It is believed that catechol production by A. woodii can be improved by several ways. For example, by using a non-toxic concentration of guaiacol. The toxic effect from accumulated catechol in the batch culture can be avoided if the product is removed from the culture by using a product removal system. Other method to improve catechol production is by using a chemostat culture operating with a limiting concentration of fructose and guaiacol. In the chemostat culture cells are uniform and cells are in the exponential stage of growth, so that they may have high demethylase activity.
Catechol synthesis in cultures containing guaiacol and fructose: Initial results indicated that A. woodii grew better on fructose and produce high concentration of cells. Since demethylase enzyme is produced inside the cells via tetrahydrofolate (THF) pathway during growth, it is possible to increase catechol production by increasing the cells produced.
|Table 1:||Effect of guaiacol and catechol on growth of A. woodii|
|[This experiment was done in order to find the suitable concentration of substrate (guaiacol) or product (catechol) for catechol synthesis by growing cultures of A. woodii.]|
Catechol synthesis in cultures containing guaiacol as a single organic carbon source [C] Catechol concentration
|Fig. 2:||Catechol synthesis in cultures containing guaiacol and fructose (5 g L-1 ) [C] catechol concentration|
It was found that the demethylase was induced during growth on fructose in the presence of guaiacol since catechol was produced (Fig. 2).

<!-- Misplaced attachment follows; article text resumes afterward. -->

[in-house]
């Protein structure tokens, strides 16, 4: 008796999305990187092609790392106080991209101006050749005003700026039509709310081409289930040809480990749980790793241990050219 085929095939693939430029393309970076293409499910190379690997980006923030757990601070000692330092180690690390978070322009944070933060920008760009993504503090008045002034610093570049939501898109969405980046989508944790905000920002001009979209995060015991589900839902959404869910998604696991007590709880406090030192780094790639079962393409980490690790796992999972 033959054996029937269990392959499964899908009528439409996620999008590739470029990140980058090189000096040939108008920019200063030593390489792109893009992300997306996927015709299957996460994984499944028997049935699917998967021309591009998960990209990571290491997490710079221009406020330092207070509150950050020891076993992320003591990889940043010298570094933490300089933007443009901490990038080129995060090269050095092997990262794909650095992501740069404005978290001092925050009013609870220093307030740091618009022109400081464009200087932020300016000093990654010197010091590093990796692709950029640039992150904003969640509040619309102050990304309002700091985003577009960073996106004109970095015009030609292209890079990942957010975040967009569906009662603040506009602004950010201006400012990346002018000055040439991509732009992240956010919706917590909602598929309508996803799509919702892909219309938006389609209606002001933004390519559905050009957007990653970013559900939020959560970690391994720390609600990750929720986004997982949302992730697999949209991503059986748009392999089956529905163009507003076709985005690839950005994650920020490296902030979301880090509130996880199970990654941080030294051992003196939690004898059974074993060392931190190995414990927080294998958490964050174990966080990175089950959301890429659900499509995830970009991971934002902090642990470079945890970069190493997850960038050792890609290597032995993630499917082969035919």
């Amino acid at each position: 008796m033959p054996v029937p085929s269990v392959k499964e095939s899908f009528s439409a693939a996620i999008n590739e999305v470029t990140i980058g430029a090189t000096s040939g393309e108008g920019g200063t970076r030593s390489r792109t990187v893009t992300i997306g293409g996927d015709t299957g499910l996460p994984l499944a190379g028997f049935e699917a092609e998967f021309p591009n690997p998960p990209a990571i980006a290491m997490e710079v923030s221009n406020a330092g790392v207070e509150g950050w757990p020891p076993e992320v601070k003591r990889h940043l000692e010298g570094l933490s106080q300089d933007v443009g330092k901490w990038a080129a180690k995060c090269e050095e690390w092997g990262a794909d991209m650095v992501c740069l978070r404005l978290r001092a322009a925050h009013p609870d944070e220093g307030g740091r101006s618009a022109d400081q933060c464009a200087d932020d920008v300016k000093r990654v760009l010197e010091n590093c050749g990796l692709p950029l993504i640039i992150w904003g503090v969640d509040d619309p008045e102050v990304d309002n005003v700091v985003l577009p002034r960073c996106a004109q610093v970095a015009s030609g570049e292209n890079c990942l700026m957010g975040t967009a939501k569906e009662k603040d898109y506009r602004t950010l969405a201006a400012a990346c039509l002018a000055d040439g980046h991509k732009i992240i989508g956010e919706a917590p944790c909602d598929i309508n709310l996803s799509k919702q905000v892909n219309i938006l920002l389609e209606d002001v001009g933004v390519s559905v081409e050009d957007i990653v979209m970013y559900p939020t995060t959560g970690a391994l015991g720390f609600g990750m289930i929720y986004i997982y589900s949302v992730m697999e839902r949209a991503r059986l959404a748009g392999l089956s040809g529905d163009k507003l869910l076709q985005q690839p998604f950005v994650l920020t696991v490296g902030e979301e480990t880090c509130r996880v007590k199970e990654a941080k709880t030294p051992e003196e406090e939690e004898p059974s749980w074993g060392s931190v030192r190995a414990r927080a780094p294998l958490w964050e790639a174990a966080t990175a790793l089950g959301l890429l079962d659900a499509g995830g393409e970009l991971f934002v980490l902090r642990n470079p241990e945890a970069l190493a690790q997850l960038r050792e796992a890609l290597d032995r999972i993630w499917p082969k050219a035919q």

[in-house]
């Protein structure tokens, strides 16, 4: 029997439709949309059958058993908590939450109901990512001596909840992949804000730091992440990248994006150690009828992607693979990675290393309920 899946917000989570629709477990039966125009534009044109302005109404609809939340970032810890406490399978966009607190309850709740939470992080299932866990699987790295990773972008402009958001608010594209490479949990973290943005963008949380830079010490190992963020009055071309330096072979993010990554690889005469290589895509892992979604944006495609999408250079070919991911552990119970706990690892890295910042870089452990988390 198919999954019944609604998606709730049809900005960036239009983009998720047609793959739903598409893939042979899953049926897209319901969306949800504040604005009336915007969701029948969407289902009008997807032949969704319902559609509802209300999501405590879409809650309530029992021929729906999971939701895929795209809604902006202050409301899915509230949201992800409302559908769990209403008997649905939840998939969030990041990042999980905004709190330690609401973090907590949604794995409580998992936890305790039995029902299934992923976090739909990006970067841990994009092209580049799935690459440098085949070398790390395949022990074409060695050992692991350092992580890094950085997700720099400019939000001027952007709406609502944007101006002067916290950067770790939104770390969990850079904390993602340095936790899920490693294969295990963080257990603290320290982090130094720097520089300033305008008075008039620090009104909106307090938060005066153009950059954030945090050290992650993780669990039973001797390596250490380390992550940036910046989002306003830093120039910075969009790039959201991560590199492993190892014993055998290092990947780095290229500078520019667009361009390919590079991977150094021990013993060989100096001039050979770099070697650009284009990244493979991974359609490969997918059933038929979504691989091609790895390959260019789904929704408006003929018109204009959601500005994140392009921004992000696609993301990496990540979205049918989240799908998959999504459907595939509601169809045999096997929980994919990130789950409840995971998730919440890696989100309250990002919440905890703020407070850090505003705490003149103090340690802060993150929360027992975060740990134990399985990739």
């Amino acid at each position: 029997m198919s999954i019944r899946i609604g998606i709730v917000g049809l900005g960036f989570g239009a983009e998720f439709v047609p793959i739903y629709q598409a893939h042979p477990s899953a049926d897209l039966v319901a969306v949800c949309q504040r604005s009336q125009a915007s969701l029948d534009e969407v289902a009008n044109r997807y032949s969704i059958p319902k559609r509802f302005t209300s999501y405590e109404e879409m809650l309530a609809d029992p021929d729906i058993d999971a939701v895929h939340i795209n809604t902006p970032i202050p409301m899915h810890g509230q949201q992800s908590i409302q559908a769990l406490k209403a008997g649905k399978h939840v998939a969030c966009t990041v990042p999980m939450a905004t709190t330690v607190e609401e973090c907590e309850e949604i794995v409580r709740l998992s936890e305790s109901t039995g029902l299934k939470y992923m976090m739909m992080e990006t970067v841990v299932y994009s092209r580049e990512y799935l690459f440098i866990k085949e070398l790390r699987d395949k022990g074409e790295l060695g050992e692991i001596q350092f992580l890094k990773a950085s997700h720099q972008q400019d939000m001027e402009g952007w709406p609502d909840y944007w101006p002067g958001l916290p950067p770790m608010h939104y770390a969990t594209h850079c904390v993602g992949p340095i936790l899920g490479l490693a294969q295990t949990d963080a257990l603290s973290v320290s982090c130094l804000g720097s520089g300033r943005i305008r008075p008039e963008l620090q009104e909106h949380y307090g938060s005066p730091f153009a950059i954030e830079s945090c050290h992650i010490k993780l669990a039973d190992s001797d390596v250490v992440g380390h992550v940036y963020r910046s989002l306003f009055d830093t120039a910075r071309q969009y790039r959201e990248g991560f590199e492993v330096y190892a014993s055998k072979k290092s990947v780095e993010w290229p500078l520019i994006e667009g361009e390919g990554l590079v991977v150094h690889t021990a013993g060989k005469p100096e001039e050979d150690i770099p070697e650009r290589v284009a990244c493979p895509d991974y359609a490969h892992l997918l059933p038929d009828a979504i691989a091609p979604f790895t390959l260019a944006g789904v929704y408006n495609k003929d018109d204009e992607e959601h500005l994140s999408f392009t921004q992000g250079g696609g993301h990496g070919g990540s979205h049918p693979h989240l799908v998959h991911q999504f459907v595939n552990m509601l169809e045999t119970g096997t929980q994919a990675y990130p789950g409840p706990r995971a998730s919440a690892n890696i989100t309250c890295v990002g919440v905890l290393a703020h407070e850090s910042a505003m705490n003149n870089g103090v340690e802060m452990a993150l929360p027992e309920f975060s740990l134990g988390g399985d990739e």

Although A. woodii can demethylate guaiacol during growth on fructose, the concentrations of catechol produced were less than those obtained in cultures grown on guaiacol alone. Thus, cultures grown on fructose (5g L-1) plus 0.6, 1.2 and 1.8 g L-1 guaiacol could only produced 91.1% [i.e. (0.4373 g L-1/0.48 g L-1) X 100%], 68.2% [i.e. (0.546 g L-1/0.80 g L-1) X 100%] and 64% [i.e. (0.602 g L-1/0.94 g L-1) X 100%] of catechol in cultures grown with similar concentrations of guaiacol without fructose respectively, although the former cultures had been incubated for 17.5 h longer. This suggested that the presence of high concentration of fructose (such as 5 g L-1) in the culture may repress demethylase production in A. woodii. Therefore, we tried to minimize the fructose concentration to a level that was sufficient to achieve a maximum cell concentration. We found that cultures grown with limited concentration of fructose (2 g L-1) plus guaiacol produced higher concentration of catechol compared with cultures grown with guaiacol alone or cultures grown with 5 g L-1 fructose plus guaiacol. Thus, 97.4% [i.e. (0.589 g L-1/0.6 g L-1) X 100%] of the substrate (guaiacol) was transformed to product (catechol) in a culture provided with 0.6 g L-1 guaiacol plus 2 g L-1 fructose.
The highest concentration of cells was obtained in a culture provided with 5 g L-1 fructose plus 0.6 g L-1 guaiacol (i.e. 0.75 g L-1 cells dry weight) while the lowest cells concentration was found in the cultures provided with 0.6 g L-1 guaiacol without fructose (i.e. 0.115 g L-1 cells dry weight). Although the presence of 5 g L-1 fructose increased cells concentration to 6.5 folds, less catechol was produced. However, the highest concentration of catechol can be achieved by using limiting fructose concentration. Results showed that A. woodii was able to grow on guaiacol with or without fructose. Growth on guaiacol was due to the ability of the bacterium to remove the O-methyl group of guaiacol. The methyl group released is used by the cells as an organic carbon source for growth to produce catechol and acetate (Bache and Pfennig, 1981). Although a high concentration of fructose such as 5 g L-1 increased cells production, it repressed demethylase synthesis in cultures containing fructose and guaiacol. Therefore, a limited concentration of fructose should be used together with guaiacol in order to get better transformation of guaiacol to produce catechol.
This project was supported by a grant from IRPA 09-02-02-0025.